CPHx: Edwin Cuppen, Hubrecht Inst. and Utrecht University – Are we looking at the right places for pathogenic human generic variation?

CPHx: Edwin Cuppen, Hubrecht Inst. and Utrecht University – Are we looking at the right places for pathogenic human generic variation?

Where are we looking, typically?  Genomes.  Thus, we search for variations across the genome.  We then end up sequencing the whole genome, but then lack the tools to sequencing.

Reduce work and costs by multiplexing.  Typically, we multiplex sample prep, multiplex enrichment, then barcode.  Instead, multiplex enrichment would be more cost effective.

Barcode Blocking would be the way to go.

Example shown comparing to agilent sureSelct – exactly the same.  Have pushed so far to 5 samples in this case.

You can also show this scales to 96x-fold, however, then you need proportionally more sequencing for large data sets. (eg, wouldn’t want to do this for a genome.)

Average base coverage per sample using 96-plex.  It is between 40-100x, so there’s only a 2-fold distribution.

Do you see allelic competition in enrichment pool? It’s possible, but in practice, you don’t see it.

Example given for X-exome screenome.  Only one enrichment with all of the different families, so it’s more cost effective.  Show ability to identify causative variants.

Are we looking at the right places?  UTRs, promoters, enhancers, insulators, chromatin organizers, non-coding RNA.  There is much more than just protein coding sections in the genome.  However, if we look at the whole genome, there are limitations there too.  And still, what about structural variations?

Mate Pair sequencing of structural variation using mate-pair sequencing.  Not only do you get distance of structural variations, you also get direction information.

Proof of principle.  Detection of a three way translocation.  Started with a diagnosed patient.  It was found by standard cytogenetic analysis, but the question was if they could find it using structural variant detection. Sequenced father, mother, child.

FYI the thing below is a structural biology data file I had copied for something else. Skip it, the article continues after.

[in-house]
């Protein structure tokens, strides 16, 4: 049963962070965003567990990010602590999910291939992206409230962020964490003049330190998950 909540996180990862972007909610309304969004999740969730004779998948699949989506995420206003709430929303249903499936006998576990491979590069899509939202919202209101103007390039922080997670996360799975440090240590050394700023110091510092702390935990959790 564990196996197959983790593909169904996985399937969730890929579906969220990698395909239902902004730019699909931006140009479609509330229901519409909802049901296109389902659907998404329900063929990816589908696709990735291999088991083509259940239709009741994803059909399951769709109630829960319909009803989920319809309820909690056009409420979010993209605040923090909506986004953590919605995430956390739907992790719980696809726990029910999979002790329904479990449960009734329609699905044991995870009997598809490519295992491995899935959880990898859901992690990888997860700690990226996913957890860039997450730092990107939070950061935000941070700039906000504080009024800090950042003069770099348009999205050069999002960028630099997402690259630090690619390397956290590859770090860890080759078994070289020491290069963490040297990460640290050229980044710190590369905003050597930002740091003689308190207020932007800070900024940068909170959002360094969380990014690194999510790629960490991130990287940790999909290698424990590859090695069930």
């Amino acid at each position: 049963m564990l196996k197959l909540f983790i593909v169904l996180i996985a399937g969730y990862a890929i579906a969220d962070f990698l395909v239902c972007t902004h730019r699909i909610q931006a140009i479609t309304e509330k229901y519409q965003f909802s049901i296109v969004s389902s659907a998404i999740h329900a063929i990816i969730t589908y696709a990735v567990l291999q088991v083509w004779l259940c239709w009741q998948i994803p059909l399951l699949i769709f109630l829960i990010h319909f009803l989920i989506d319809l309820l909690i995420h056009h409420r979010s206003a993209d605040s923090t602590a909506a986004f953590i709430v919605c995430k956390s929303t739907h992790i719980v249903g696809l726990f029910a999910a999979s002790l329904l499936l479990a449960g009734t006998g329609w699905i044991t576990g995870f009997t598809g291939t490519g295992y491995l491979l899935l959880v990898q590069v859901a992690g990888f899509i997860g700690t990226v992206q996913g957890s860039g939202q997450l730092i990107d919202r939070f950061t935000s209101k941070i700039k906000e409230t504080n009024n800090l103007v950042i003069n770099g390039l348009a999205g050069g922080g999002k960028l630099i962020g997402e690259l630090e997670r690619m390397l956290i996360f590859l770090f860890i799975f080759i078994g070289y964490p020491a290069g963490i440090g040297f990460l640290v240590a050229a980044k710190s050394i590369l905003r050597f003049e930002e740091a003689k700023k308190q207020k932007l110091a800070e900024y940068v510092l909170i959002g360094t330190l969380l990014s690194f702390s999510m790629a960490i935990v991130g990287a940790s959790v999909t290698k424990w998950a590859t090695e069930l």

Thousands of predicted structural events.  It includes errors in reference, it includes artefacts.  Some are just found in mother or father – inherited.  Are you finding the known breakpoints?  Yes… but they found more.  It was not just 3, it was far more.

10 of them were then confirmed, including the three that were expected.  Original data set did not make predictions about disrupted genes.  Looking at the new breakpoints observed, however, one was a protocadherin15, which is mutated in Usher syndrome – which explains the phenotype.

Cytogenetics gives you less information, which is simple, but the next gen sequencing gives you way more information, and can then give explanatory power.  In fact, you can use den novo to make sense of the data more effectively and reconstruct the chromosomes.  You can even get single bp resolution.

Chromothripsis.  Shattering and reassembling of chromosomes.  Some pieces are lost, others are mixed, and reassembly occurs giving you information that would be challenging to identify otherwise.  Were able to reconstruct this data.

Mate pair seq in diagnostics.  Tag-density and mate-pair information can be used. Trio based approach used.  They were able to identify exact gene disrupted, where other approaches failed.  Single bp resolution.

You can also use it to resolve complex rearagements that could not otherwise be visualized with other technique.  Chromothripsis may be much more common than expected, as it has been observed in other samples.

Can be applied to cancer research.  Tumour specific structural variation.  There is significant differences between two tumours of the same type, even.

Chromothripsis looked for in cancer samples.. expected 2-4%.  Found it in all but one sample.  (looking in metastatic colorectal cancer.)  Chromotripsis seems to be a common phenomonon driving cancer events.

Able to find expected events as well, and able to find known cancer genes affected by the arrangements.

Also went back to exome sequencing.  Found a few interesting mutations in known cancer genes.


Multiplexed targetd sequencing aproaches are effective for large and small sample sets.

Structural variation can be relevant and is largely missed, but can be assayed by using mate pair sequencing.

Chromothripsis is a novel and frequent process that contribututes to dramatic somatic and germline structural variation and disease.

For understanding disease, we need to evaluate genomes at the nucleotide AND the structural level.

1 thought on “CPHx: Edwin Cuppen, Hubrecht Inst. and Utrecht University – Are we looking at the right places for pathogenic human generic variation?

  1. Pingback: Copenhagenomics » Recap of Day 2 at CPHx

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